Data from: Radar wind profilers and avian migration - a qualitative and quantitative assessment verified by thermal imaging and moon watching

Nadja Weisshaupt, Volker Lehmann, Juan Arizaga & Mercedes Maruri
1. Radars of various types have been used in ornithological research for about 70 years. However, the potential of radar wind profiler (RWP) as a tool for biological purposes remains poorly understood. The aim of this study is to assess the suitability of RWP for ornithological research questions. 2. A 1290 MHz RWP at the southeastern coast of the Bay of Biscay has been known to exhibit seasonally occurring nocturnal signals attributed to migrating birds....

Data from: 18S rRNA V9 metabarcoding for diet characterization: a critical evaluation with two sympatric zooplanktivorous fish species

Aitor Albaina, Mikel Aguirre, David Abad, María Santos & Andone Estonba
The potential of the 18S rRNA V9 metabarcoding approach for diet assessment was explored using MiSeq paired-end (PE; 2 × 150 bp) technology. To critically evaluate the method′s performance with degraded/digested DNA, the diets of two zooplanktivorous fish species from the Bay of Biscay, European sardine (Sardina pilchardus) and European sprat (Sprattus sprattus), were analysed. The taxonomic resolution and quantitative potential of the 18S V9 metabarcoding was first assessed both in silico and with mock...

Data from: Stream nitrogen concentration, but not plant N-fixing capacity, modulates litter diversity effects on decomposition

Alan M. Tonin, Luz Boyero, Silvia Monroy, Ana Basaguren, Javier Perez, Richard G. Pearson, Bradley J. Cardinale, & Jesus Pozo
1. We are facing major biodiversity loss and there is evidence that such loss can alter ecosystem functioning. However, the effects of plant diversity on decomposition – a key component of the global carbon cycle – are still unclear. A recent study suggested that a plant trait – their nitrogen (N)-fixing capacity – could mediate effects of litter diversity on decomposition by means of a microbial transfer of N from N-fixers to non-fixers. 2. We...

Data from: Re-visiting the phylogeography and demography of European badgers (Meles meles) based on broad sampling, multiple markers and simulations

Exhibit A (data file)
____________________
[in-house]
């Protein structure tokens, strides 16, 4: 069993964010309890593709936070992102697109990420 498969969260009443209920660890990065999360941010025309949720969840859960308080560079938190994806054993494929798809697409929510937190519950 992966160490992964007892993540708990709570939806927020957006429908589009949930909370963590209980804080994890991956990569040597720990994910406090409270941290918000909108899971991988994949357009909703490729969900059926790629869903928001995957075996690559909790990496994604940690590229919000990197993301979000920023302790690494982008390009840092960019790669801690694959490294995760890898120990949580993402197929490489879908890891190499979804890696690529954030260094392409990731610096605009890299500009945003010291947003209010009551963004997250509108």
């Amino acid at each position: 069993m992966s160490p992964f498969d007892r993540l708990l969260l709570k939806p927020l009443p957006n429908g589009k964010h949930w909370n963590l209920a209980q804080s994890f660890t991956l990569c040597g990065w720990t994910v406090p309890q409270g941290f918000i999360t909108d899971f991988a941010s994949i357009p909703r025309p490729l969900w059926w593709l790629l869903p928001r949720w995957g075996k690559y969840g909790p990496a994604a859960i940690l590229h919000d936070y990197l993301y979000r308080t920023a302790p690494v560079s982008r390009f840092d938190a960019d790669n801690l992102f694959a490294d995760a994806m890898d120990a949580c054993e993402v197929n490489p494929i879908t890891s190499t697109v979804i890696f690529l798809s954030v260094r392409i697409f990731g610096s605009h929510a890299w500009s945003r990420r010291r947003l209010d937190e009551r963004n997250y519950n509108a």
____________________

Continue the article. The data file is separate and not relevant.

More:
Alain C. Frantz, Allan D. McDevitt, Lisa C. Pope, Joanna Kochan, John Davison, Chris F. Clements, Morten Elmeros, Guillem Molina-Vacas, Aritz Ruiz-Gonzalez, Alessandro Balestrieri, Koen Van Den Berge, Peter Breyne, Emmanuel Do Linh San, Erik O. Ågren, Franz Suchentrunk, Laurent Schley, Rafał Kowalczyk, Berit I. Kostka, Dusko Ćirović, Nikica Šprem, Marc Colyn, Marco Ghirardi, Venislava Racheva, Christophe Braun, Rita Oliveira … & Terry Burke
Although the phylogeography of European mammals has been extensively investigated since the 1990s, many studies were limited in terms of sampling distribution, the number of molecular markers used and the analytical techniques employed, frequently leading to incomplete postglacial recolonisation scenarios. The broad-scale genetic structure of the European badger (Meles meles) is of interest as it may result from historic restriction to glacial refugia and/or recent anthropogenic impact. However, previous studies were based mostly on samples...

Data from: Resprouter fraction in Cape Restionaceae assemblages varies with climate and soil type

Rafael O. Wüest, Glenn Litsios, Félix Forest, Christian Lexer, H. Peter Linder, Nicolas Salamin, Niklaus E. Zimmermann & Peter B. Pearman
While fire-induced changes in biodiversity are well documented, less is known about how fire impacts life-history variation and diversity of functional traits that represent distinct strategies for persistence in fire-driven ecosystems. One example is the dichotomy in which ‘resprouter’ species usually survive fires to produce new growth, while ‘reseeder’ species perish and re-establish from seed. Variable relative numbers of reseeder and resprouter species in local assemblages of Restionaceae (Poales) of the Cape Floristic Region (CFR),...

Data from: The context dependence of assortative mating: a demonstration with conspecific salmonid populations

Zoé Gauthey, Andrew P. Hendry, Arturo Elosegi, Cédric Tentelier & Jacques Labonne
Assortative mating is thought to play a key role in reproductive isolation. However, most experimental studies of assortative mating do not take place in multiple natural environments and, hence, they ignore its potential context dependence. We implemented an experiment in which two populations of brown trout (Salmo trutta) with different natural flow regimes were placed into semi-natural stream channels under two different artificial flow regimes. Natural reproduction was allowed and reproductive isolation was measured by...